Darc Ages by A.R. Yngve

Guest reviewed by Susan Helene Gottfried, a writer interested in music-related self-published books.  She’s the author of Shapeshifter: The Demo Tapes — Year 1: “A band’s demo tape is intended to introduce listeners to their music. Likewise, this collection of short pieces allows readers into the fictional world of Trevor Wolff and his band, ShapeShifter.”  Check out her books and other output at WestofMars.com.

What’s not to love about a book whose concept is that a man from the past, cryogenically frozen to thwart cancer, is thawed out and becomes the hero of the ages, a rock star who saves the day? As a lover of all things music-related, this was something I had to get my hands on. A. R. Yngve obliged, in the form of a .pdf of his novel, Darc Ages.

Unfortunately, the .pdf does not contain the illustrations that accompany certain versions of this book. I suggest going to Mr. Yngve’s website and reading the book there to see the art. It is well worth a gander, as it humanizes the characters, an important element in a book set in a world where technology has taken on new meanings in the lives of the people. It’s easy to forget that Bor Damon, the leader whose underlings find and thaw the man they call Darc, is human. He seems forbidding, angry, almost non-human. Add in the rocket-fueled armor the knights/soldiers wear and soon the humans become as mechanized as the robots who serve as butlers and lackeys.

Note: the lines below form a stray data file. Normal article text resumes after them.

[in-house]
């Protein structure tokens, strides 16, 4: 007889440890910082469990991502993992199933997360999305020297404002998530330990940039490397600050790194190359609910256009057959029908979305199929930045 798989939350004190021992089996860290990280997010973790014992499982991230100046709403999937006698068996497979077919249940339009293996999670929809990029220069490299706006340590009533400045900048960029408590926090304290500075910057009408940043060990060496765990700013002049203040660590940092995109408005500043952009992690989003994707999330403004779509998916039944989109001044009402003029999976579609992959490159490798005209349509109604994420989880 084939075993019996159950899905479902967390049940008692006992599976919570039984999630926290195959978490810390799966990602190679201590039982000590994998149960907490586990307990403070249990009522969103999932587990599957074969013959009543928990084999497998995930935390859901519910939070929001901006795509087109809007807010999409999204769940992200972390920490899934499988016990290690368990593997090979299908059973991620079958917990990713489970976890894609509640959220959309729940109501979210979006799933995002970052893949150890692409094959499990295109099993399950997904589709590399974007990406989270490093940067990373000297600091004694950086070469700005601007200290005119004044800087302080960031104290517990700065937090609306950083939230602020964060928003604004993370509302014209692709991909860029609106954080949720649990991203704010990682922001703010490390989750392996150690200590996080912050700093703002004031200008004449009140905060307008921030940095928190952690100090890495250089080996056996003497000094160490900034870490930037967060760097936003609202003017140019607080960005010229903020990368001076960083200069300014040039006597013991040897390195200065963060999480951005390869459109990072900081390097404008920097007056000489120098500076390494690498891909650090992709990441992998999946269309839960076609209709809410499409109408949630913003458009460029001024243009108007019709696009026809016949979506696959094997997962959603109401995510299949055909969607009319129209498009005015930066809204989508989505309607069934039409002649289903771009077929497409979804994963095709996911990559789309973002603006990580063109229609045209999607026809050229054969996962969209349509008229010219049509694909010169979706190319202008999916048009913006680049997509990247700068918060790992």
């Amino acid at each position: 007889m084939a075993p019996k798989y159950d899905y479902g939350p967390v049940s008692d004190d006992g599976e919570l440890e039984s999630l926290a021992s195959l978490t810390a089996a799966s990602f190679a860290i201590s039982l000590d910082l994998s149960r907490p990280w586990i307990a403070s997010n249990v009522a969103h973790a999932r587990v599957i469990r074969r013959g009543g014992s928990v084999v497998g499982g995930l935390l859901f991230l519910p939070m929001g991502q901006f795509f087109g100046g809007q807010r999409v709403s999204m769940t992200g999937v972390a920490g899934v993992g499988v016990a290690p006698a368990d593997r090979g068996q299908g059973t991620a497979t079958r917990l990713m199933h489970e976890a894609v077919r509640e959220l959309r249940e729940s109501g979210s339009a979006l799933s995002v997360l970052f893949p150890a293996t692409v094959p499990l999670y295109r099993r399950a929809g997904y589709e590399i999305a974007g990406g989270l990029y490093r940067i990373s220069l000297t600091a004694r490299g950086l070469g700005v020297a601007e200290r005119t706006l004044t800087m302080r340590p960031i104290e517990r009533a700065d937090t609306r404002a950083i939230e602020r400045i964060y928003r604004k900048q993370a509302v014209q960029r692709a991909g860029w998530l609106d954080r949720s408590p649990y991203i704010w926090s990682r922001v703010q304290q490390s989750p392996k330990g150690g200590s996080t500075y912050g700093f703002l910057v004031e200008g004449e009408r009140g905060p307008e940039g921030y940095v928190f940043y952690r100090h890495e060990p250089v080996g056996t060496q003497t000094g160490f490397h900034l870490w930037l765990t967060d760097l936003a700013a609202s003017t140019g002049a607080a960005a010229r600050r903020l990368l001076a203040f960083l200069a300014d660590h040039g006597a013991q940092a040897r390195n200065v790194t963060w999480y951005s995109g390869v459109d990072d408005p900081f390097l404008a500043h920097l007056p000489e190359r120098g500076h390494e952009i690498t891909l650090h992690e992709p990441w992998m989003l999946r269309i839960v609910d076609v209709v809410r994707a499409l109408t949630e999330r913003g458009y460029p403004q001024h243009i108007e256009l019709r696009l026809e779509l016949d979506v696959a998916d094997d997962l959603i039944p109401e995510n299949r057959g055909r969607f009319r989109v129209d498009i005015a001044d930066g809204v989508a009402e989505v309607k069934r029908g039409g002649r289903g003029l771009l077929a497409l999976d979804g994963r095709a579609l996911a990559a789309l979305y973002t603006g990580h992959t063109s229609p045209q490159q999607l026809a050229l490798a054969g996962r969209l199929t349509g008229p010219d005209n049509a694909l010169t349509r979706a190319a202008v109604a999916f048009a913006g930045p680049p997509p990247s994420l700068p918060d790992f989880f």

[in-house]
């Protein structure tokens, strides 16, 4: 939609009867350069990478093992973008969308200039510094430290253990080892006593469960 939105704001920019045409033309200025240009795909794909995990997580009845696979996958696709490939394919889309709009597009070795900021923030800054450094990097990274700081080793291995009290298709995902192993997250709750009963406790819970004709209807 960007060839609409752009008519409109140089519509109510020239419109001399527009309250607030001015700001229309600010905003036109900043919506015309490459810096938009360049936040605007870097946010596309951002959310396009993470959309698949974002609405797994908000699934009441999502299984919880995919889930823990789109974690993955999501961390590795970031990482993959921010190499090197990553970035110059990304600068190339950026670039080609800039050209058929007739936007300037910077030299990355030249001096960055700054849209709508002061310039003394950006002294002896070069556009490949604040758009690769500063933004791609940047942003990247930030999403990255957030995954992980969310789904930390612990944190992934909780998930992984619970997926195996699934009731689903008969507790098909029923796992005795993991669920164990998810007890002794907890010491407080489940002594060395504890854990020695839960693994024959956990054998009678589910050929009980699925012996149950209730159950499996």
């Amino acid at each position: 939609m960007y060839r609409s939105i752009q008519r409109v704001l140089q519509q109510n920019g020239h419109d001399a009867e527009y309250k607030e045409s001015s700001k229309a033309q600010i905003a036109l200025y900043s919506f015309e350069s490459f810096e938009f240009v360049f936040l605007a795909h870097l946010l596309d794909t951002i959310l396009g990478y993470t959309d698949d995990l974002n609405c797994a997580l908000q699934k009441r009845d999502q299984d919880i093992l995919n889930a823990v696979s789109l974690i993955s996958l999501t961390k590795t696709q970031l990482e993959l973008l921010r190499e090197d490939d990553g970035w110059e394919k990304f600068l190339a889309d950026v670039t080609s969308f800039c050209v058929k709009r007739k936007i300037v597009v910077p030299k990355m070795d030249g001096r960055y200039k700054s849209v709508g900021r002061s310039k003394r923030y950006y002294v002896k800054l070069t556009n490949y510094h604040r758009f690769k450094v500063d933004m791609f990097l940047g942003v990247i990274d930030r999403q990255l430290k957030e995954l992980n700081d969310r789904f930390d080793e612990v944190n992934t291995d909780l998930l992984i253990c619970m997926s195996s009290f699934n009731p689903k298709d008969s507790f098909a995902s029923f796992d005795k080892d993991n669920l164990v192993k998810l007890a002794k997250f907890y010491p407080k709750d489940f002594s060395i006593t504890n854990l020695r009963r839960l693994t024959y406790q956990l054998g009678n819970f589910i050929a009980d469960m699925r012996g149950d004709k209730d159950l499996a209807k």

The world built by author Yngve is a strong world. I’d love to spend more time in it, getting to know it. I’m not certain that this is accomplished in Darc Ages the way I’d like it to be: too much time is spent on the details of mechanics, especially the jousts and wars. These scenes seem to go on forever, hurting the advertised overall theme: that of the Rock and Roll King.

This is the book’s greatest weakness: the plot meanders. It’s at times hard to remember what the story is supposed to be about. While it all makes sense in the end, getting there can be slow and seemingly meaningless.

Herein lies a conundrum: if this were a web serial I was reading, I’d be into it. The long journey Darc takes to reach his role of savior of the future people is a fun one, but it does not have the urgency of a strong plot, an element that is much needed in a novel. I wouldn’t mind the lack of character development in a web serial; the focus would be on what happens to Darc now. He certainly goes through quite a bit during Darc Ages, but is it too much?

That is for you to decide. Just don’t go into it expecting a book rife with rock and roll. This King may sing like Elvis, but he’s given scarily little time on the page to do so. That is my disappointment in Darc Ages: I’d expected more music and less war.

For those who aren’t bothered by that, a sequel to Darc Ages is also out. I haven’t read it, but am hopeful that it contains more of this rich world Yngve is building. It certainly deserves it.

  • A sequel WILL be written. With more music. In time…

  • Greg

    I forgave the lack of music plot in Darc Ages as i enjoyed Yngve’s world creation. I felt that the plot did meander bu that this wasn’t to the detriment to the overall vision. I came across his work via his blog and i’m planning on reading more, especially as he offers it – so generously – without a charge.